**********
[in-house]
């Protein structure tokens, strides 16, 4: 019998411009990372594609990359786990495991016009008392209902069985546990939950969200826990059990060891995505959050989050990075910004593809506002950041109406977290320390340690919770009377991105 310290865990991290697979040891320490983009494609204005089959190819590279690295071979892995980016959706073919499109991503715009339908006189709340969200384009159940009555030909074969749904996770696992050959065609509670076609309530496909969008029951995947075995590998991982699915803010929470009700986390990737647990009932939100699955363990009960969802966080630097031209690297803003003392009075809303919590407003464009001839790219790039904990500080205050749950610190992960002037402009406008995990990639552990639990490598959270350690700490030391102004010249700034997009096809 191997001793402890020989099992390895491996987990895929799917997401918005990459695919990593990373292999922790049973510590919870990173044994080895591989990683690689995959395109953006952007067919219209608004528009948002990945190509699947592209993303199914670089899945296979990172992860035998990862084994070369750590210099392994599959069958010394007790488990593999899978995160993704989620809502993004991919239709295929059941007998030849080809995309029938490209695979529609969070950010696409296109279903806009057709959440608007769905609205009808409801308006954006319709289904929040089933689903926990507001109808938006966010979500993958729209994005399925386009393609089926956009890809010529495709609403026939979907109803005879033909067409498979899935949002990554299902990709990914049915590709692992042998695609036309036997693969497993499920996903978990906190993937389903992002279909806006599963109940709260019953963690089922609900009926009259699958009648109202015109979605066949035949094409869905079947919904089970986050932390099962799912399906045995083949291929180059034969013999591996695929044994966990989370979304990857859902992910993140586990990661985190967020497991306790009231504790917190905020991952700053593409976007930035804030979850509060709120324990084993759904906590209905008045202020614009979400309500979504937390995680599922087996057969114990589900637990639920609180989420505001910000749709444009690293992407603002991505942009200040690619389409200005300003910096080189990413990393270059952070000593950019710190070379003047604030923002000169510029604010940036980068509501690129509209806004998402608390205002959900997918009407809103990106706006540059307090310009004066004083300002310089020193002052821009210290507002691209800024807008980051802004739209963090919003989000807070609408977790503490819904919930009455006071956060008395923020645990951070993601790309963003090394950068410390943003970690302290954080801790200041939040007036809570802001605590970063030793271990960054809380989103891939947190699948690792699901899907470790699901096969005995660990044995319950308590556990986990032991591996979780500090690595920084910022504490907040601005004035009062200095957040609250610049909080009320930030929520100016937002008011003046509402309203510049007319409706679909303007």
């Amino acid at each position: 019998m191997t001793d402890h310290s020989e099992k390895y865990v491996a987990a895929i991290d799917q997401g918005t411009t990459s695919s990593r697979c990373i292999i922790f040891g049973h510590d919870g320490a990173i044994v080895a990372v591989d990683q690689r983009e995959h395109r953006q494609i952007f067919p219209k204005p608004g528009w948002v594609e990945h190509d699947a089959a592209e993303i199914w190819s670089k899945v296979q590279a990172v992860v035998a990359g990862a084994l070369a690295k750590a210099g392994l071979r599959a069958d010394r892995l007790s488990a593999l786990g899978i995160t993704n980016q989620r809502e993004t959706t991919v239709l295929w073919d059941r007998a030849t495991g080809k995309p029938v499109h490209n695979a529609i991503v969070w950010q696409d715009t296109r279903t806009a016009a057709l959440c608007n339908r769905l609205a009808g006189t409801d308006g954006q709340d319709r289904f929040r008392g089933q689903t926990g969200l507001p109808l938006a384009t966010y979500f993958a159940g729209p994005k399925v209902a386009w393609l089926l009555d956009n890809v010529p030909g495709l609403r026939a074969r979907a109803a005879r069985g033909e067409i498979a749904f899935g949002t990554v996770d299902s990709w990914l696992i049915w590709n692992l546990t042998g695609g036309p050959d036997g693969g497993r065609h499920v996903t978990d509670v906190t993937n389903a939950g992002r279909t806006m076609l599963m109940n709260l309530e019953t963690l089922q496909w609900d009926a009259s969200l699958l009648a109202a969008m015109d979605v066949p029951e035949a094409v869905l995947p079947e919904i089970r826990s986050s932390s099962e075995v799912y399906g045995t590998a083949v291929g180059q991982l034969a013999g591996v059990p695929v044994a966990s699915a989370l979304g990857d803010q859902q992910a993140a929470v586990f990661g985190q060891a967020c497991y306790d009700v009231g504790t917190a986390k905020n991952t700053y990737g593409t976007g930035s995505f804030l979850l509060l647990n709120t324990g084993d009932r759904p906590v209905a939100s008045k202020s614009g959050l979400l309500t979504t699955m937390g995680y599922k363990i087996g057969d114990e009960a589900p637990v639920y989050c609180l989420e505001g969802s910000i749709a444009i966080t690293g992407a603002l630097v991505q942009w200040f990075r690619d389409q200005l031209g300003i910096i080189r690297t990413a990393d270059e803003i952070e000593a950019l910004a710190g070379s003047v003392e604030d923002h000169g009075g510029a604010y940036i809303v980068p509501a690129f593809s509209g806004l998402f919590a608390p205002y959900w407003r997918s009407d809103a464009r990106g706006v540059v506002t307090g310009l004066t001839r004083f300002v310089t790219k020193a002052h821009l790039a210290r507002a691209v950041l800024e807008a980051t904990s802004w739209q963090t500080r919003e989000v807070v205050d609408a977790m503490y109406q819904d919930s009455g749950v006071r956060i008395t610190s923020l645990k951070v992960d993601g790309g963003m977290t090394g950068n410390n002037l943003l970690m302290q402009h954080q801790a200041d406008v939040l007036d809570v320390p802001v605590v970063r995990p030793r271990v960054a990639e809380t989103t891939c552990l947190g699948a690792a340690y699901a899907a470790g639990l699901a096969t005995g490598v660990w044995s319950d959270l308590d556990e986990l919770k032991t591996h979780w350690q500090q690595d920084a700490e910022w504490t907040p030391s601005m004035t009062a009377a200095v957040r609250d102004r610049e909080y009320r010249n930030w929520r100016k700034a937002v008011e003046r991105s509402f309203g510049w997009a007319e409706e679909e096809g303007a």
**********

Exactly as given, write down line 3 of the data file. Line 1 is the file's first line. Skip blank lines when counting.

């Amino acid at each position: 019998m191997t001793d402890h310290s020989e099992k390895y865990v491996a987990a895929i991290d799917q997401g918005t411009t990459s695919s990593r697979c990373i292999i922790f040891g049973h510590d919870g320490a990173i044994v080895a990372v591989d990683q690689r983009e995959h395109r953006q494609i952007f067919p219209k204005p608004g528009w948002v594609e990945h190509d699947a089959a592209e993303i199914w190819s670089k899945v296979q590279a990172v992860v035998a990359g990862a084994l070369a690295k750590a210099g392994l071979r599959a069958d010394r892995l007790s488990a593999l786990g899978i995160t993704n980016q989620r809502e993004t959706t991919v239709l295929w073919d059941r007998a030849t495991g080809k995309p029938v499109h490209n695979a529609i991503v969070w950010q696409d715009t296109r279903t806009a016009a057709l959440c608007n339908r769905l609205a009808g006189t409801d308006g954006q709340d319709r289904f929040r008392g089933q689903t926990g969200l507001p109808l938006a384009t966010y979500f993958a159940g729209p994005k399925v209902a386009w393609l089926l009555d956009n890809v010529p030909g495709l609403r026939a074969r979907a109803a005879r069985g033909e067409i498979a749904f899935g949002t990554v996770d299902s990709w990914l696992i049915w590709n692992l546990t042998g695609g036309p050959d036997g693969g497993r065609h499920v996903t978990d509670v906190t993937n389903a939950g992002r279909t806006m076609l599963m109940n709260l309530e019953t963690l089922q496909w609900d009926a009259s969200l699958l009648a109202a969008m015109d979605v066949p029951e035949a094409v869905l995947p079947e919904i089970r826990s986050s932390s099962e075995v799912y399906g045995t590998a083949v291929g180059q991982l034969a013999g591996v059990p695929v044994a966990s699915a989370l979304g990857d803010q859902q992910a993140a929470v586990f990661g985190q060891a967020c497991y306790d009700v009231g504790t917190a986390k905020n991952t700053y990737g593409t976007g930035s995505f804030l979850l509060l647990n709120t324990g084993d009932r759904p906590v209905a939100s008045k202020s614009g959050l979400l309500t979504t699955m937390g995680y599922k363990i087996g057969d114990e009960a589900p637990v639920y989050c609180l989420e505001g969802s910000i749709a444009i966080t690293g992407a603002l630097v991505q942009w200040f990075r690619d389409q200005l031209g300003i910096i080189r690297t990413a990393d270059e803003i952070e000593a950019l910004a710190g070379s003047v003392e604030d923002h000169g009075g510029a604010y940036i809303v980068p509501a690129f593809s509209g806004l998402f919590a608390p205002y959900w407003r997918s009407d809103a464009r990106g706006v540059v506002t307090g310009l004066t001839r004083f300002v310089t790219k020193a002052h821009l790039a210290r507002a691209v950041l800024e807008a980051t904990s802004w739209q963090t500080r919003e989000v807070v205050d609408a977790m503490y109406q819904d919930s009455g749950v006071r956060i008395t610190s923020l645990k951070v992960d993601g790309g963003m977290t090394g950068n410390n002037l943003l970690m302290q402009h954080q801790a200041d406008v939040l007036d809570v320390p802001v605590v970063r995990p030793r271990v960054a990639e809380t989103t891939c552990l947190g699948a690792a340690y699901a899907a470790g639990l699901a096969t005995g490598v660990w044995s319950d959270l308590d556990e986990l919770k032991t591996h979780w350690q500090q690595d920084a700490e910022w504490t907040p030391s601005m004035t009062a009377a200095v957040r609250d102004r610049e909080y009320r010249n930030w929520r100016k700034a937002v008011e003046r991105s509402f309203g510049w997009a007319e409706e679909e096809g303007a």